• Comorbid infections (TB, STIs, OIs) are associated with higher HIV RNA levels and consequently an increased risk of HIV transmission. Treating, or preferably, preventing these infections may both minimize the associated morbidity and mortality for the HIV-infected person and help lower the risk of transmission to others.
  • Young people testing positive are a strategic group for effective strategies to decrease ongoing transmission. In hyperendemic settings like Southern Africa, young women (15–24 years of age) who test positive in the antenatal clinics are likely to have primary or early HIV infection, They are therefore likely to have high viral loads, and have most of their reproductive life ahead of them. Enrolling these women into effective care can reduce the risk of mother-to-child transmission and improve their own health. Testing their male partners and bringing those who test positive can stabilize the family and potentially break the chain of transmission in their social network.
  • There now exist several behavioral change interventions targeting IHV-positive people; however they require time and repetition to be effective. Several sexual risk reduction interventions among PLWHA have been shown to be effective among adults and adolescents in high-resources settings [811]. These and many other behavioral interventions tend to have modest effects in the short-term, but their impact may be maximized if delivered on multiple occasions over time.
    The chronic care model increasingly adopted by HIV care/treatment programs emphasizes the maintenance of patients in care over their lifetimes and offers opportunities to repetitively target behavioral and biomedical interventions to a strategic population, individuals with HIV, their families and their partners. For example, Piwoz et al. [12] showed that increased exposure (over time) to an educational intervention for safer breastfeeding practices among pregnant women in Zimbabwe resulted in a concomitant reduction in risk of late post-natal HIV transmission. A 15-session counseling intervention for HIV-positive adults that was integrated into clinic and community settings in the U.S. and delivered over the span of a year demonstrated a significant reduction in unprotected sexual intercourse with HIV-negative or unknown status partners, with effects lasting until the 20-month follow-up assessment [8]. This intervention was designed to help HIV-positive patients cope with distress and increase treatment adherence, as well as having placed an emphasis on the reduction of HIV transmission risk behaviors. Thus it seems that important behavioral initiatives, such as support of disclosure of an HIV-positive status, partner and family testing, and improved adherence to ART and overall coping are all likely to benefit from consistent and repeated counseling. Psychosocial interventions ranging from opiate-substitution programs to mental health programs may help stabilize the lives of HIV-positive people, decrease the frequency of risk behaviors, and improve their retention in care and adherence to treatment [13].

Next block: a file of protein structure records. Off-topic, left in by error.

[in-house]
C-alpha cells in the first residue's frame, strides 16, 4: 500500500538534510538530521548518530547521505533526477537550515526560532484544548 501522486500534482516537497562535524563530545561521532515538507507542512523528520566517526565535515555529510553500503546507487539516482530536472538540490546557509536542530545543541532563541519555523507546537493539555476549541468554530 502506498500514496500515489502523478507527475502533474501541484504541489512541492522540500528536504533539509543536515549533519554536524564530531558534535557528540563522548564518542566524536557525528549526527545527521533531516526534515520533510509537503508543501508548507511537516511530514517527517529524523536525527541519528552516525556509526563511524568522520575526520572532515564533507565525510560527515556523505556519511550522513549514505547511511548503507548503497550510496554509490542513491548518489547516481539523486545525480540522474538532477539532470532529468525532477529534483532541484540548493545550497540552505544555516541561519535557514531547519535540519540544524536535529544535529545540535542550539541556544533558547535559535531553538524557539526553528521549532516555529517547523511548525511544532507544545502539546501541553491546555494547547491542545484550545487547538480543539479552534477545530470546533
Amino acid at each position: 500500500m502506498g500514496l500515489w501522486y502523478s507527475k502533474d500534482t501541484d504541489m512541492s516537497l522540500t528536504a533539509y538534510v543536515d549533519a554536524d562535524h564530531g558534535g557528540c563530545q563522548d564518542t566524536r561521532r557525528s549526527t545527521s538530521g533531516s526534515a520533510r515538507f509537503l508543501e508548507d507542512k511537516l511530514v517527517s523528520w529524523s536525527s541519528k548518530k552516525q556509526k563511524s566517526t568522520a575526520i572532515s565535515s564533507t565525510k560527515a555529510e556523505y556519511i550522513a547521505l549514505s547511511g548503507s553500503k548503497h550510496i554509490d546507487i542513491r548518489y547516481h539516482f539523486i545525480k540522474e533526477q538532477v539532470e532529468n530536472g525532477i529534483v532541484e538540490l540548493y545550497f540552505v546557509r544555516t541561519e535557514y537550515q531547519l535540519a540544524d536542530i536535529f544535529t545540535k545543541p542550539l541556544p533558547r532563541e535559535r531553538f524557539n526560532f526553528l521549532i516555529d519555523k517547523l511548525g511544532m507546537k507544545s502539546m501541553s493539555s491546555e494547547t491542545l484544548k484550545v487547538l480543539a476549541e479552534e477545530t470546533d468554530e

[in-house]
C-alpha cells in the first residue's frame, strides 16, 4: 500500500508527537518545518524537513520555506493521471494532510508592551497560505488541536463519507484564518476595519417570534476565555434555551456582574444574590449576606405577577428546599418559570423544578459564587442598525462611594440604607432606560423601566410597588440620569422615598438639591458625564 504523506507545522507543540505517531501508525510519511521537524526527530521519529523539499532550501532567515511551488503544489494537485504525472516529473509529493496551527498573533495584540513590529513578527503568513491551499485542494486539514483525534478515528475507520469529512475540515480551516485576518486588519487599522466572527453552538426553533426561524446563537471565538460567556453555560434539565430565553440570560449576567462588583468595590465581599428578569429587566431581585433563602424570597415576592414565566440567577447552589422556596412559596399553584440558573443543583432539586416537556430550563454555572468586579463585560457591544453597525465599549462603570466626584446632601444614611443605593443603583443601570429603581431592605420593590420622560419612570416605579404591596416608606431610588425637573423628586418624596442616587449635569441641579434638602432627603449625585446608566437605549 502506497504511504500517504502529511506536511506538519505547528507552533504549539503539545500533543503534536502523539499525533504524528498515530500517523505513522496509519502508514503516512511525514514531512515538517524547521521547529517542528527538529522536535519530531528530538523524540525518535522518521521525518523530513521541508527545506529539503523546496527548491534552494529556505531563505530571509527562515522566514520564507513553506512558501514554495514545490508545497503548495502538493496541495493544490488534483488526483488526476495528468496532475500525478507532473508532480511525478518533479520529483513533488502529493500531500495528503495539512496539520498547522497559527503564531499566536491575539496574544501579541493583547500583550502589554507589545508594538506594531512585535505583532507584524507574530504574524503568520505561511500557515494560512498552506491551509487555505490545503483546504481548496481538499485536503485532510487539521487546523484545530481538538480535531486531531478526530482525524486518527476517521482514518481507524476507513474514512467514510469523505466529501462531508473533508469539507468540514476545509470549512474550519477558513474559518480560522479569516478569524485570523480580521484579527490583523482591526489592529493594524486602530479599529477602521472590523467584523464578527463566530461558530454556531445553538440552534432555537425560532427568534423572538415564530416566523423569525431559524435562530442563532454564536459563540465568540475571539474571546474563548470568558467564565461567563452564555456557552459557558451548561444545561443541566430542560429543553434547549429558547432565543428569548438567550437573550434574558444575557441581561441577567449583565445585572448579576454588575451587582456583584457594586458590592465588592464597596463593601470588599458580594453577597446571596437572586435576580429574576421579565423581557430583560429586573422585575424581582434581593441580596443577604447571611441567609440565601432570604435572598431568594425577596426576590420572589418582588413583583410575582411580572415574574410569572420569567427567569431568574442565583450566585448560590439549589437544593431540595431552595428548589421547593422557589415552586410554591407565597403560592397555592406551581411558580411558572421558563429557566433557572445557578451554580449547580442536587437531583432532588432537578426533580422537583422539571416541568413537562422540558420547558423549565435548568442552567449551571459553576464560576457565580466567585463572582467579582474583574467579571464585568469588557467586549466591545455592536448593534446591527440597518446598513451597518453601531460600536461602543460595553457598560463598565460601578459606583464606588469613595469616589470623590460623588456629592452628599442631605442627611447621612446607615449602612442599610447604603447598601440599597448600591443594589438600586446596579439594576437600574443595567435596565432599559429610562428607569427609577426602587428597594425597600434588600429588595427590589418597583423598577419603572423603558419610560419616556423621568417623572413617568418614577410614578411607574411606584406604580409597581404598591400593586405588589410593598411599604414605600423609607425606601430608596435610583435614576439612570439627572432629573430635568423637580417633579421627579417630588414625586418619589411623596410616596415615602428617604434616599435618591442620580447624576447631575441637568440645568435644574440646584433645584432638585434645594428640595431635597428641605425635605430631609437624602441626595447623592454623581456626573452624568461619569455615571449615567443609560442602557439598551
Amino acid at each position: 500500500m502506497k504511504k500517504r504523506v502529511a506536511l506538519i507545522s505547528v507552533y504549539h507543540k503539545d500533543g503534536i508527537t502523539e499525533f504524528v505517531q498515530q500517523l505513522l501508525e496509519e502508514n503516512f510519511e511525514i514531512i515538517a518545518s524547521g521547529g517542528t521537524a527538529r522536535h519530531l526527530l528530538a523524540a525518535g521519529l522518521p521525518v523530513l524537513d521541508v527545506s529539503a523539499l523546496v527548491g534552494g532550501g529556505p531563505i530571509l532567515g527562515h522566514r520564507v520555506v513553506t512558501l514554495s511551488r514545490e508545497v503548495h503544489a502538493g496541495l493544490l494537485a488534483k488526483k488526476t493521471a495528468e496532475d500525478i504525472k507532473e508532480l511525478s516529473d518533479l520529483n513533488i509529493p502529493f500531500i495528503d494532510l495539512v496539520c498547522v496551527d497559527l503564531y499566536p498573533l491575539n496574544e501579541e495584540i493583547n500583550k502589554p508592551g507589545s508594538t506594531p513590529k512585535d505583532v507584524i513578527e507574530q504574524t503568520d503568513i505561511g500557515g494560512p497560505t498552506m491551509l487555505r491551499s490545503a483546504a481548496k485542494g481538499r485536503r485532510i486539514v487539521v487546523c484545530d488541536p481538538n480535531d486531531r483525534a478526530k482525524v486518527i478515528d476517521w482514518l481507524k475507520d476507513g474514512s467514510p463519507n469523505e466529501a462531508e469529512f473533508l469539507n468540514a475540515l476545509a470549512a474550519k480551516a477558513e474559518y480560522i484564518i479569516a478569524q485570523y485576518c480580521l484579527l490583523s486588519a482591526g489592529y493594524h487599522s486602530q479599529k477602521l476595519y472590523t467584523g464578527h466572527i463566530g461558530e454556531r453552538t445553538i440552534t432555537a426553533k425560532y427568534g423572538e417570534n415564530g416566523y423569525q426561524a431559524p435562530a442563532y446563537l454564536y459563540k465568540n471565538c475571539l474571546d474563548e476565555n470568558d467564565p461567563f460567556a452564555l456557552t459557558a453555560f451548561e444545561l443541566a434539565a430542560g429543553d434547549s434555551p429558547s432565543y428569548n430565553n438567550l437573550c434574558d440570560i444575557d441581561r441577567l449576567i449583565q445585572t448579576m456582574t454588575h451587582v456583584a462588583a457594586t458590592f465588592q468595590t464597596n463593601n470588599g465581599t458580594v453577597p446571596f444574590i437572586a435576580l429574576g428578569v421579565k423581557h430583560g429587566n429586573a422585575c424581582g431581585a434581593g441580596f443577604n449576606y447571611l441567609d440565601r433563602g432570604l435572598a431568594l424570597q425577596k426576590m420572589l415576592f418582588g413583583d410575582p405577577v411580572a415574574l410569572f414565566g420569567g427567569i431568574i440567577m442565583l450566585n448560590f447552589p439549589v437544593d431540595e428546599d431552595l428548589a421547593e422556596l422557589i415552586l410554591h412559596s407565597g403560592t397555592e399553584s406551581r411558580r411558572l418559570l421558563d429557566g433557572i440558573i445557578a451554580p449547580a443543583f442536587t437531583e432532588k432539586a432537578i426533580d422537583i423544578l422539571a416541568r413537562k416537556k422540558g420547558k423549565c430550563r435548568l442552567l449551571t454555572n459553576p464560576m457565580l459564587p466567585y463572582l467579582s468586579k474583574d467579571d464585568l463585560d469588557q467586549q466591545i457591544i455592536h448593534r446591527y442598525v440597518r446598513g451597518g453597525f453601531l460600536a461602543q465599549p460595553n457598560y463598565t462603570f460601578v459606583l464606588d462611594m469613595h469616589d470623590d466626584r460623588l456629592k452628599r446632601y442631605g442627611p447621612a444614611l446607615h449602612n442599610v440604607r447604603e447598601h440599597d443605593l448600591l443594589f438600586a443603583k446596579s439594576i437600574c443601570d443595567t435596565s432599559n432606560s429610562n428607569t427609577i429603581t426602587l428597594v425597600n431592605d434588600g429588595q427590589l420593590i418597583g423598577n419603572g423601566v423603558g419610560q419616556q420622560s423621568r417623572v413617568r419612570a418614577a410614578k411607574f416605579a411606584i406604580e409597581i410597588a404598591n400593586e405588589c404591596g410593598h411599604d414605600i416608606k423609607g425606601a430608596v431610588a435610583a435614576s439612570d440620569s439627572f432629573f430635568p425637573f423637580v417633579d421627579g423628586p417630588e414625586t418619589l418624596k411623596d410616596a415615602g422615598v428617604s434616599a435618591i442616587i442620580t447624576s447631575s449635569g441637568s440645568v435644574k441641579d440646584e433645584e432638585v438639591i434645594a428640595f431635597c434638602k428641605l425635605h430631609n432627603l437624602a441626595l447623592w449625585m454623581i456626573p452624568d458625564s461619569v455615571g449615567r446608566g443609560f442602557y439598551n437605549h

Building on global successes

The International AIDS conference in Durban, South Africa in 2000 marked the beginning of serious efforts to address the devastating effects of HIV/AIDS on those living with HIV/AIDS in resource limited countries. These efforts were catalyzed by grassroots mobilization focused on expanded treatment access. The success of the Brazilian national AIDS program became both a model and an inspiration [14]. During the subsequent years, unprecedented energy, funding and planning were mobilized and have resulted in substantial increase in access to antiretroviral therapy in some of the poorest countries in the world.

This achievement is a potentially strategic asset in a comprehensive approach to controlling the epidemic. The challenge we address in this paper is how to better utilize opportunities created by the antiretroviral (ARV) roll-out to achieve more effective prevention with PLWHA. We propose that the appropriate response to the observation that we cannot treat our way out of the HIV/AIDS pandemic is to use the advances in treatment to advance prevention efforts [5]. This strategy is based, in part, on the following observations:

  • Medical treatment for HIV has introduced a chronic care model of disease management with long-term patient contact rather than the acute episodic care model of health care that has dominated in almost all low and middle-income countries.
  • ART availability has necessitated improvements in the logistical systems needed for the planning, purchasing and distribution of medications and commodities required by care and treatment programs. These same systems can be used to supply currently available HIV/STI prevention technologies (e.g., male and female condoms) as well as non-barrier contraception that allow HIV-affected families to plan their children, and could be used for the distribution of future interventions if shown to be effective in reducing HIV transmission.
  • Linkage of HIV care and treatment programs with antenatal clinics (ANCs), obstetric services, and Maternal and Child Health (MCH) programs more generally has been achieved in some settings. Connecting rapidly expanding HIV care and treatment services with existing Prevention of Mother-to-Child Transmission (pMTCT) programs has the potential to improve coverage and ultimately reverse the public health shortcomings of stand-alone pMTCT programs throughout much of Sub-Saharan Africa [15]. These linkages can serve as models of coordinated care that may enhance both treatment and HIV prevention efforts.